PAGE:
A Hundred Summers

The cover of A Hundred Summers immediately reminded me of Tigers in Red Weather, a book that both made me cringe and feverishly read to the end. The descriptions sounded relatively similar too, and so I was in no particular hurry to get started on this one. After having it in my purse for a few days, I finally picked it up on the subway ride home and was transfixed. For the first time, in a long time, I was savouring the taste of the words on my tongue rather than racing to the finish line. There’s something about Beatriz Williams writing that makes you want to fold yourself into it and never come out.


Lily Dane, our narrator, uncovers the sordid story of her past and present. In 1931 she was still in college: best friends with Budgie Byrne, a heartbreakingly sexy socialite, and engaged to Nick Greenwald, a Jew. Somewhere between 1932 and 1938, Nick and Budgie were married and Lily found herself trying to swim out of the throes of shock and depression. Just as she thinks she’s accepting of the turns her life has taken, Nick and Budgie show up to summer with her in Seaview, Rhode Island. As the great hurricane of 1938 percolates in the distance, Lily’s entire foundation starts to unravel. She comes closer to learning the truth behind the Greenwald’s marriage as well as shameful family secrets that were meant to stay hidden.

Lily flips back and forth between 1931/1932 and the present, 1938. I have never read a book so perfectly structured between the past and the present. Moving between the two times was effortless and complimentary, rather than jarring. It’s no exaggeration that the book seduced me. The writing was a tease. Every second that I spent in 1938 with Lily, Nick, Budgie, and co., I wanted to know more about 1931, and vice versa. My body tingled with anticipation each time a small piece of the story was unraveled, like the buttons of a shirt slowly being undone to reveal a bit more skin. The scenery was scorching and bright, with hints of salty air tingeing every page.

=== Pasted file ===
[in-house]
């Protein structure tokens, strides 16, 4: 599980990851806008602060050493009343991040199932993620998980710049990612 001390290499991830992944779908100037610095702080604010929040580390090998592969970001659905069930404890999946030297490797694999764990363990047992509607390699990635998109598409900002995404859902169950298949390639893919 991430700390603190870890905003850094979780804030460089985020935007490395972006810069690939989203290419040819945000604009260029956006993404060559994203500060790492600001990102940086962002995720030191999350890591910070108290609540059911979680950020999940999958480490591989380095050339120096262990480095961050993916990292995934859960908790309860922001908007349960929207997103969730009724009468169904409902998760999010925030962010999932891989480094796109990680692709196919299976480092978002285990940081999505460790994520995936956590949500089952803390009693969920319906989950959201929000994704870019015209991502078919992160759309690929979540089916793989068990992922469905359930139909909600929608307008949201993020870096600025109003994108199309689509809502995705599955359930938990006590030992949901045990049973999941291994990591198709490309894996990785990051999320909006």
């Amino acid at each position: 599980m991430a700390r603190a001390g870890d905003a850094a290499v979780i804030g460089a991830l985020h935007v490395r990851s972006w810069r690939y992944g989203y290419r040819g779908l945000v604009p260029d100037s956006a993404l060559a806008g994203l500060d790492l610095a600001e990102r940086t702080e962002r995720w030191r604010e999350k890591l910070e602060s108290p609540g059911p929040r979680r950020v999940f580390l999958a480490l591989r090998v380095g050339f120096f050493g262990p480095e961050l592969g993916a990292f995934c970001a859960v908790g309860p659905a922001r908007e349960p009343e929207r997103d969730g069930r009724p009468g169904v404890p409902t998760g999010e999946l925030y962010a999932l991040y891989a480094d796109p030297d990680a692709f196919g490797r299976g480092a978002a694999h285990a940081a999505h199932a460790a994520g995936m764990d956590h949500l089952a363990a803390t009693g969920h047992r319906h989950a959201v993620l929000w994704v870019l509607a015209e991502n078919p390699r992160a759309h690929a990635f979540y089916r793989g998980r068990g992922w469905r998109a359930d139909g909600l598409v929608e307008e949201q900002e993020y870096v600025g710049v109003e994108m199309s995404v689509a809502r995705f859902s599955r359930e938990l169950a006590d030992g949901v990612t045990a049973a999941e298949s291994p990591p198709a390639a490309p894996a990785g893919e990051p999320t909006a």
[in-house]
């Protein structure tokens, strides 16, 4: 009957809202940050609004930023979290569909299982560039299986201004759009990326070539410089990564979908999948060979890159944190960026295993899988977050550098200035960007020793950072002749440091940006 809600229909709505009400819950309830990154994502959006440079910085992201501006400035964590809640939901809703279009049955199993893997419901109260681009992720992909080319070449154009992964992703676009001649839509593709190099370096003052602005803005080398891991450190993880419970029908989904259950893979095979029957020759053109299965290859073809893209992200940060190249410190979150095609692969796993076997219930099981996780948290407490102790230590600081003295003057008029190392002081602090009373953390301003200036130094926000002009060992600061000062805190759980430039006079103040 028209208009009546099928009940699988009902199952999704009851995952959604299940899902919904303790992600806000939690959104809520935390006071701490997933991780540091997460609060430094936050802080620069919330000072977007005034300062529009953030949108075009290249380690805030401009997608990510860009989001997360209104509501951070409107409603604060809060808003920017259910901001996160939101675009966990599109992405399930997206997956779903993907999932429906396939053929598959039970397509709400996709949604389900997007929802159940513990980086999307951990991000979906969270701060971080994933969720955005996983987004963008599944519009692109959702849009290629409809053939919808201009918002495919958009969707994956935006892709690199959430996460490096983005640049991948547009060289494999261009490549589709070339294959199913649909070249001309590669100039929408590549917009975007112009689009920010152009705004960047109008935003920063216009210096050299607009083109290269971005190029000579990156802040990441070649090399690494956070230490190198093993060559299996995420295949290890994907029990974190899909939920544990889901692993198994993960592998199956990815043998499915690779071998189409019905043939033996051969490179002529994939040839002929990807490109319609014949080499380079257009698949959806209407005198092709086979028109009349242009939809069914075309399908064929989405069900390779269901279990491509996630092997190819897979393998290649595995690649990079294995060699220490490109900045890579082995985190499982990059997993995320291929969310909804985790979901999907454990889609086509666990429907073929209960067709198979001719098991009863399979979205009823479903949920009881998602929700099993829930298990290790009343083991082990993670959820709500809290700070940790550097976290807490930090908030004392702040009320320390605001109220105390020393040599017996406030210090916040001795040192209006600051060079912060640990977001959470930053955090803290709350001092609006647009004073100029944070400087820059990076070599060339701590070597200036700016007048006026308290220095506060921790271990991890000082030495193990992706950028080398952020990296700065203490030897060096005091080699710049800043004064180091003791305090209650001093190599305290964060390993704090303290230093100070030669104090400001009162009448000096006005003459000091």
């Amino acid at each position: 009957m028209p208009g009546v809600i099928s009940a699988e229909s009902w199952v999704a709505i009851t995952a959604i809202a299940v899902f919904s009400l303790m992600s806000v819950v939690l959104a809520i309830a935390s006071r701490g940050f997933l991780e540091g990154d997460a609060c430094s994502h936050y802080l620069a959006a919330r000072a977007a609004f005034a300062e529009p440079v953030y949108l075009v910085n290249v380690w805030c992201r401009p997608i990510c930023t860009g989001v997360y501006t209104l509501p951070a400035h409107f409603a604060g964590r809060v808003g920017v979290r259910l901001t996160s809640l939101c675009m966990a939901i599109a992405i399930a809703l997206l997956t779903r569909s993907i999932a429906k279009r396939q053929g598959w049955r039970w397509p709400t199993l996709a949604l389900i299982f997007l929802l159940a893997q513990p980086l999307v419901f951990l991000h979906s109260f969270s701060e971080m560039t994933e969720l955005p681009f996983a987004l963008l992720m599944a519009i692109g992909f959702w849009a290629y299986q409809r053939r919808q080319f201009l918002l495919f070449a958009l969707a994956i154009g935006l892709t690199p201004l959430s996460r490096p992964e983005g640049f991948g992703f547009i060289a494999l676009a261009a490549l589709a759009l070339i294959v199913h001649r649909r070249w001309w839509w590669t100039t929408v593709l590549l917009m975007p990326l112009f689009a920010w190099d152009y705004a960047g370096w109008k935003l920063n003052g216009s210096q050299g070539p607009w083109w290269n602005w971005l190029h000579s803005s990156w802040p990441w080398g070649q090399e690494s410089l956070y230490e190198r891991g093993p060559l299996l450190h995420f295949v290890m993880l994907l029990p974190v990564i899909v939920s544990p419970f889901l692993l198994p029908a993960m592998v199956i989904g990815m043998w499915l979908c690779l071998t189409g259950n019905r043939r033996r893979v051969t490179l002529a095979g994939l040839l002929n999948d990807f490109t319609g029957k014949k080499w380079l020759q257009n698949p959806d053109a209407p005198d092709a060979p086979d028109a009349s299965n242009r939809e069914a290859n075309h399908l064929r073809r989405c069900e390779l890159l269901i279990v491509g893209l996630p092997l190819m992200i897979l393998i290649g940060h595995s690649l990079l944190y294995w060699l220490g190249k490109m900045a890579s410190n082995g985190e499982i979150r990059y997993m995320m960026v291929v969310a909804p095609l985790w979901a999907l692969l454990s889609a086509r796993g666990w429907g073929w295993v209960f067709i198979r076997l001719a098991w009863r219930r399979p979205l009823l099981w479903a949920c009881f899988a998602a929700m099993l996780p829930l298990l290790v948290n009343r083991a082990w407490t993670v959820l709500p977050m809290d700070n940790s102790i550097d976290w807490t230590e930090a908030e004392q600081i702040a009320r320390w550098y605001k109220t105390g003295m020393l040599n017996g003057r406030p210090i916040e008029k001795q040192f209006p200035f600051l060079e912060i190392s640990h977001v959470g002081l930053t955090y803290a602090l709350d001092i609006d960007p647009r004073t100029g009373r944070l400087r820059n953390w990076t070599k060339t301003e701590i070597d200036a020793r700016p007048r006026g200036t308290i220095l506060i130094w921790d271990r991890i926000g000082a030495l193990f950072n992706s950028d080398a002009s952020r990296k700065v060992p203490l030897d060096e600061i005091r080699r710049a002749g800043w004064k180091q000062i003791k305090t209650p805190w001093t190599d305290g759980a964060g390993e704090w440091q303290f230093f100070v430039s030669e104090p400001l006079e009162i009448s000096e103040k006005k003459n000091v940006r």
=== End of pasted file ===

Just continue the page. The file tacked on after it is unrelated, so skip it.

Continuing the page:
While the heart of the story involves a love triangle (and occasionally a quadrilateral), Beatriz William’s writing showcases the wrinkles in a time period that is not often written about. She subtly ties together America’s distrust for the Jews, the financial crash, the burgeoning of World War II, and the plastic exterior of society’s finest. That last point was the only one that frustrated me about this book—the characters themselves. We clearly see the severe dysfunction within each person as everyone puts on an overly-affected show but, aside from a few brief moments of clarity, that’s all they ever remain. I would have willingly immersed myself in 100 more pages to learn more about the men and women behind the “darlings” and “my dears” than to catch glimpses at key moments.

When I finally finished the book, it took awhile to pull myself back to present day. I still felt the heat of the beach, the grit of the sand, and the tension of events that unfolded. Maybe a part of me just didn’t want to let go.

A Hundred Summers

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